Category : News, Business, Economy
Bank Indonesia surprised the market on Thursday by hiking its benchmark policy rate by 50 basis points, twice as much as expected, to 6.50 percent as it stepped up its battle to stem outflows and combat inflation.
The central bank also raised the overnight deposit facility rate, known as FASBI, by 50 basis points to 4.75 percent.
In June, policymakers also raised the benchmark rate and FASBI by 25 basis points. Bank Indonesia (BI) became the first Asian central bank to hike a policy rate since 2011.
BI Governor Agus Martowardojo, who took office in May, promised "quite a wide" number of measures on Thursday as part of efforts to contain inflation, which the central bank projected at 7.5 percent on an annual basis this month, compared with 5.9 percent in June.
This month will see the full impact of fuel price hikes made on June 22. Also, demand will rise during the Muslim fasting month, which began this week.
BI Deputy Governor said with Thursday's hikes, "we believe that market confidence will be stronger. Therefore, the reversal of capital will be shifted. In the last one week, there was net buy particularly in government bonds. We are sure that foreign capital inflow will be stronger." The market was surprised by the size of Thursday's hikes.
"Investors have been looking for stronger policy signals and this is it," said Prakriti Sofat, regional economist at Barclays Capital in Singapore, adding that more assertive rate hikes like these "will serve to anchor inflation expectations and bolster their currency."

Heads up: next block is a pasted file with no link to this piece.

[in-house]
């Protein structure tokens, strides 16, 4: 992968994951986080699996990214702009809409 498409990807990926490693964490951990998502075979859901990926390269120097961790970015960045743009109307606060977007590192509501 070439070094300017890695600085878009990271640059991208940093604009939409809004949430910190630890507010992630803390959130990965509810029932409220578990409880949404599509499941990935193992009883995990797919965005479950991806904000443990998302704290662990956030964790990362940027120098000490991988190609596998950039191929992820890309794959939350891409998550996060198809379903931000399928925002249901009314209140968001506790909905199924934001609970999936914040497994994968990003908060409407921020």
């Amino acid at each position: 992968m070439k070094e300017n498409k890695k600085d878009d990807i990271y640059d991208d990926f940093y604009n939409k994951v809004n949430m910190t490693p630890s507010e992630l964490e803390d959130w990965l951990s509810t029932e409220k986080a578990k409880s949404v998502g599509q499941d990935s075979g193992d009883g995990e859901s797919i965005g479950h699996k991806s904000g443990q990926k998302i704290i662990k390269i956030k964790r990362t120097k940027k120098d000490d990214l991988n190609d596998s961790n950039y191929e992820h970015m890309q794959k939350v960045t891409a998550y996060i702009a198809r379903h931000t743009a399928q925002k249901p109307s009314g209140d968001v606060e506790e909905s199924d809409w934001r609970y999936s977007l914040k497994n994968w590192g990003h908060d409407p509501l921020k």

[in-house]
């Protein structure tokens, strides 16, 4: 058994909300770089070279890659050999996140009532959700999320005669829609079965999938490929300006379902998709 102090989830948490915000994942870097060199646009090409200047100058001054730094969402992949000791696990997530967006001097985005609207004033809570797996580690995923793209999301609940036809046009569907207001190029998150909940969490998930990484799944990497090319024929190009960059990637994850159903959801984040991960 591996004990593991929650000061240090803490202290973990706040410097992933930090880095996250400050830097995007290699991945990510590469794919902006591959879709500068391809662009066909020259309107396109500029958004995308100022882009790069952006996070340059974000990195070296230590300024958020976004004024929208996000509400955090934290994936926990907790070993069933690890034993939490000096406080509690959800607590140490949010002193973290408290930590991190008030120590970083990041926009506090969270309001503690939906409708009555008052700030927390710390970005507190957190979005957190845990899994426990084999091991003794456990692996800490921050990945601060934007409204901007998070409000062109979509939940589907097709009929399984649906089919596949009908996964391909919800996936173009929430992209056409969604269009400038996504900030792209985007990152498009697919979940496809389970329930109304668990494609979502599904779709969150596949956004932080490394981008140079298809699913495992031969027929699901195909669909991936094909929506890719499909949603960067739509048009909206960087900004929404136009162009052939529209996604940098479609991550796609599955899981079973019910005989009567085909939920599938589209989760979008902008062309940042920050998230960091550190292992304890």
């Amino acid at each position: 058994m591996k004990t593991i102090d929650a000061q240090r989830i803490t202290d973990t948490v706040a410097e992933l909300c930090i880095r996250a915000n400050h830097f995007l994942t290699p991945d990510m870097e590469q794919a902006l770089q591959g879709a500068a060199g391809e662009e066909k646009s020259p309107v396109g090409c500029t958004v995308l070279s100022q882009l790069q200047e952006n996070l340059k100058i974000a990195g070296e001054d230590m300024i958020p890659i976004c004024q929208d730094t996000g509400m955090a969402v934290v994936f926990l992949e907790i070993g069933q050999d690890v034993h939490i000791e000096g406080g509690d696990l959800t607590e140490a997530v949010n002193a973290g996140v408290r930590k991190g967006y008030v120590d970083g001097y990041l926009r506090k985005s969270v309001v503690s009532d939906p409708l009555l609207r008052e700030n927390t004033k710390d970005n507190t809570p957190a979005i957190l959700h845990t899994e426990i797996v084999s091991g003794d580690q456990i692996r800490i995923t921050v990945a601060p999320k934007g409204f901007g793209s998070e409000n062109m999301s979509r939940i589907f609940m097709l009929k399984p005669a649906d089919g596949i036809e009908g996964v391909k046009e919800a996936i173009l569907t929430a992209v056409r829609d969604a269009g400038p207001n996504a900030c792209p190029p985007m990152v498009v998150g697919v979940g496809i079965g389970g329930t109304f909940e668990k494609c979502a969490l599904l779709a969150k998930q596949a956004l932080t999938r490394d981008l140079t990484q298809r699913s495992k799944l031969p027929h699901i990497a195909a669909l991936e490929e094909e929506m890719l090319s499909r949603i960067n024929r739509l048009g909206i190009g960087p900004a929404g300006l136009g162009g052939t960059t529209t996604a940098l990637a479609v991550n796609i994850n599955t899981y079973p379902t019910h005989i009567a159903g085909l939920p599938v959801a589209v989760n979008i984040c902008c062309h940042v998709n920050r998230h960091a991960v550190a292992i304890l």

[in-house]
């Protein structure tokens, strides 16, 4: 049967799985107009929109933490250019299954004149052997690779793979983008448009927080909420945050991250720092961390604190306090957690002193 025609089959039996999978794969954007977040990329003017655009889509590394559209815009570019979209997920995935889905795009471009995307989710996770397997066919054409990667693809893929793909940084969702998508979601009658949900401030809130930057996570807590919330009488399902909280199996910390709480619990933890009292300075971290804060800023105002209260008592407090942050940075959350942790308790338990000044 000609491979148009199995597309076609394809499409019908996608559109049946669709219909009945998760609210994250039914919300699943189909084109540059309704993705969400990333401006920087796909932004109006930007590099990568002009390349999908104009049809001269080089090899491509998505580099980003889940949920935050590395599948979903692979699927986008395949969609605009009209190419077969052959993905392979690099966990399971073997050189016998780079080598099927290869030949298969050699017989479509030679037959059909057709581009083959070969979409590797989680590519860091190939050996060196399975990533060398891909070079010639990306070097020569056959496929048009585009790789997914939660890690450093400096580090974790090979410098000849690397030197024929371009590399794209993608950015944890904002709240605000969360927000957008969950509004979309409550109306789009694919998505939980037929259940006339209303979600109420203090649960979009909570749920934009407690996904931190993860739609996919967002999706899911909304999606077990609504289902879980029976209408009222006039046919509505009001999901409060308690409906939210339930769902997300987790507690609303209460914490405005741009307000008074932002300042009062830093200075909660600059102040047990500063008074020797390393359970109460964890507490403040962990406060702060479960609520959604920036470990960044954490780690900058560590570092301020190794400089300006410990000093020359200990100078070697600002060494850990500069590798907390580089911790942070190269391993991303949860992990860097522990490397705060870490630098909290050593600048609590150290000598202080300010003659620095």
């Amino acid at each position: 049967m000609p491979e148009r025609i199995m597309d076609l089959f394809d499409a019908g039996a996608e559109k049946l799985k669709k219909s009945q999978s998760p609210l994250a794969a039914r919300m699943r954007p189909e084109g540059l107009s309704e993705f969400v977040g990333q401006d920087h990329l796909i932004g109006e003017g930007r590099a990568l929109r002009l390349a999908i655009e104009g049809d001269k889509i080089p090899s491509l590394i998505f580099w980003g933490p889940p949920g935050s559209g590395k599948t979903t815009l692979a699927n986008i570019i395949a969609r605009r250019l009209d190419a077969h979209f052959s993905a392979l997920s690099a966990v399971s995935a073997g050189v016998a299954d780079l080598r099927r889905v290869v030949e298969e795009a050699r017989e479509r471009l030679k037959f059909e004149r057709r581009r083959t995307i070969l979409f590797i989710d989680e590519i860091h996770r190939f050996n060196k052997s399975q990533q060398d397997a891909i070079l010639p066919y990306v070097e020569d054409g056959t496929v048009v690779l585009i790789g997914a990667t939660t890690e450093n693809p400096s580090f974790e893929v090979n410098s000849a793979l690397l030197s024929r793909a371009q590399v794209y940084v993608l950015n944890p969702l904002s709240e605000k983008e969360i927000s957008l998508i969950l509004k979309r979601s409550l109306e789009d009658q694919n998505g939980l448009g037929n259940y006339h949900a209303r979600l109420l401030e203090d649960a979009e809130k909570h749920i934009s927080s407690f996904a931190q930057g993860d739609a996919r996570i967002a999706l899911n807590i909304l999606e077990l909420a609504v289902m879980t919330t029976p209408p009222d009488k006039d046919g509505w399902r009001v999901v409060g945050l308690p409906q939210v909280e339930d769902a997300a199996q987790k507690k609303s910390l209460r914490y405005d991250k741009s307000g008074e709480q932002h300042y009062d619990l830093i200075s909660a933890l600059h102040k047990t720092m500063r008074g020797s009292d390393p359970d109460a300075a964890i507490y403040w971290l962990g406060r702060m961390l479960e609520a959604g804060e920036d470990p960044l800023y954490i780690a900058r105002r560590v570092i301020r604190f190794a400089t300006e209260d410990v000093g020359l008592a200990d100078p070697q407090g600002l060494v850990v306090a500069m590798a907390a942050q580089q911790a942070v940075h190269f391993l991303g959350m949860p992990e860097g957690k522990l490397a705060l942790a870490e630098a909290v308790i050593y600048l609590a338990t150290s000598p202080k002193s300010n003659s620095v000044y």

The economist said Barclays expects 50 bps hike in the coming quarter.
In June, Indonesia's economy was badly impacted by a heavy sell-off in bonds, stocks and the rupiah as investors worried about the Federal Reserve's plan for reduce its monetary stimulus and about inflation and other economic problems in Indonesia.
Bank Indonesia reported a nearly $4 billion of capital outflows in June. Offshore ownership in government bonds fell to 31.8 percent of total outstanding as of July 9, from 33.8 percent at end of May.
June's foreign-exchange reserves dropped $7 billion to $98.1 billion, the lowest level since 2011, as a result of BI intervention in the forex market to defend the ailing rupiah from mounting pressure.
Higher interest rates should help the bank to prop up the rupiah, which has fallen about 3.5 percent against the dollar this year. In 2012, the rupiah was the worst performing emerging Asian currency, shedding 6 percent against the dollar.
Ten of 12 analysts polled by Reuters prior to the announcement had expected a 25 basis point hike on the benchmark policy rate. The other two forecast a hold at 6.0 percent.